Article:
Teotihuacan, D.F., Mexico

Mural depicting Feathered Serpent Eagle Warriors

Teotihuacan was a very large city situated in a broad valley, about 50 kilometers north-east of Mexico City and surrounded by beautiful and significant mountains of varying shapes and sizes. Around the time of Christ it was one of the largest cities in the world, with as many as a half million inhabitants, covering an area of 150 square kilometers. If there is any one 'must see' place, to understand the grandeur and magnificence of Mexican civilization, San Juan Teotihuacan is the site to visit.

The area has been occupied since 3000 BC and there were small settlements by 600 BC. Around 200 BC a town developed around the ceremonial center, and it flourished until about 600 AD, when the Teotihuacan civilization controlled the Valley of Mexico and had broad contacts and influences over most of Central America. Sometime between 600-700 AD the city began to decline and was ultimately abandoned, possibly due to barbarian invasions from the north. The Aztecs revered the deserted site as the 'Valley of the Gods'.

The structure of the city was laid out as a gigantic grid in the broad mountain valley, and it was organized along a monumental causeway, the Avenue of the Dead, almost 4 kilometers long, which runs north to south through the center of the city. At the northern end of the axis is the Plaza of the Moon, a large ceremonial complex with the terraced Pyramid of the Moon, facing south down the avenue. The Pyramid of the Sun rises at the fulcrum of the site, north of center, on the east side of the Avenue of the Dead. At the south end of the avenue, and across the San Juan river on the east side, the huge Citadel complex terminates the axis.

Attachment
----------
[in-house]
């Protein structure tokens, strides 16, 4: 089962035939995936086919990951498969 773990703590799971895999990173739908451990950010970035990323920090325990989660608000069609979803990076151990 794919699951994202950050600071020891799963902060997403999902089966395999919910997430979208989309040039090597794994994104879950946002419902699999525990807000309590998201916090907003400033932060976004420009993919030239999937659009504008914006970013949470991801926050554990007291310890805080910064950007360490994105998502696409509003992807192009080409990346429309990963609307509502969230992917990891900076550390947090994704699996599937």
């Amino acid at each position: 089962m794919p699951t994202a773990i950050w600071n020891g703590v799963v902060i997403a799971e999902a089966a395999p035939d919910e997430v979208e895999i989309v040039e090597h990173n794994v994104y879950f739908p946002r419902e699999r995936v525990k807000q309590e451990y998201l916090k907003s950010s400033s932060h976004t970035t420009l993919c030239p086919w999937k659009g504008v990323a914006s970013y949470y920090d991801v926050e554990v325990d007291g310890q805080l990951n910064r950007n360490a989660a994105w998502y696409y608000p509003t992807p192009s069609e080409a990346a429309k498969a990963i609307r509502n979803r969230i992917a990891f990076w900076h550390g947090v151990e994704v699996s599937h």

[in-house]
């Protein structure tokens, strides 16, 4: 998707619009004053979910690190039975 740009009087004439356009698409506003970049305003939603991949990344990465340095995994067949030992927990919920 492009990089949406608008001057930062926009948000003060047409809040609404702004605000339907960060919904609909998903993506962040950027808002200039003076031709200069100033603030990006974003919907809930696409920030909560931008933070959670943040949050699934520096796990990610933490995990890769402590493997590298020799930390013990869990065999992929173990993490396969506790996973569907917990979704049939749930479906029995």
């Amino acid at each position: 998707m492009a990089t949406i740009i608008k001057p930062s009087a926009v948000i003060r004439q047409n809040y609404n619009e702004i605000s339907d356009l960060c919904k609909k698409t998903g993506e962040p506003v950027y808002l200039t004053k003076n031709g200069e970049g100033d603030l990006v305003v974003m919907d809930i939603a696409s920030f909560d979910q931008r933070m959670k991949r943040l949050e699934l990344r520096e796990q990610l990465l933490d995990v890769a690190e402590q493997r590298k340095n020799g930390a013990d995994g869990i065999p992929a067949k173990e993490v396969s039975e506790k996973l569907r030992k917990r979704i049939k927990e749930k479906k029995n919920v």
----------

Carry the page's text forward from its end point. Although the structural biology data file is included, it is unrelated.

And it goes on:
View of the Pyramid of the Sun from the Citadel

The citadel is an enormous, rectangular building complex at the south end, and on the east side of the Avenue of the Dead. It is organized around a sunken square courtyard, about 400 meters on a side, surrounded by two tiers of masonry terraces supporting two step temple platforms, 4 each on the north west and south sides for a total of 12 temples. The eastern half of the sunken courtyard is taken up by the magnificent Pyramid of Quetzalcoatl. This view is looking north from the sunken courtyard of the Citadel, to the Pyramid of the Sun, rising like a massive magical mountain, in the distance to the north.

Stone Masks on the Pyramid of Quetzalcoatl

The Pyramid of Quetzalcoatl is a large, temple platform, almost 100 meters square, that stands in the eastern half of the sunken courtyard of the Citadel. Built in several successive phases, the interior of the mound has been excavated to reveal the west facade of the original temple, from the period of Teotihuacan in 250 AD. There are 9 stepped platforms on the west face of the pyramid, constructed with the typical sloping talud base and horizontal tablero frieze, lined with rows of alternating stone mosaic masks of Quetzalcoatl, the feathered serpent half-god, and Tlaloc, the god of rain, with his goggle eyes and protruding snout.

Funerary mask found in one of the tombs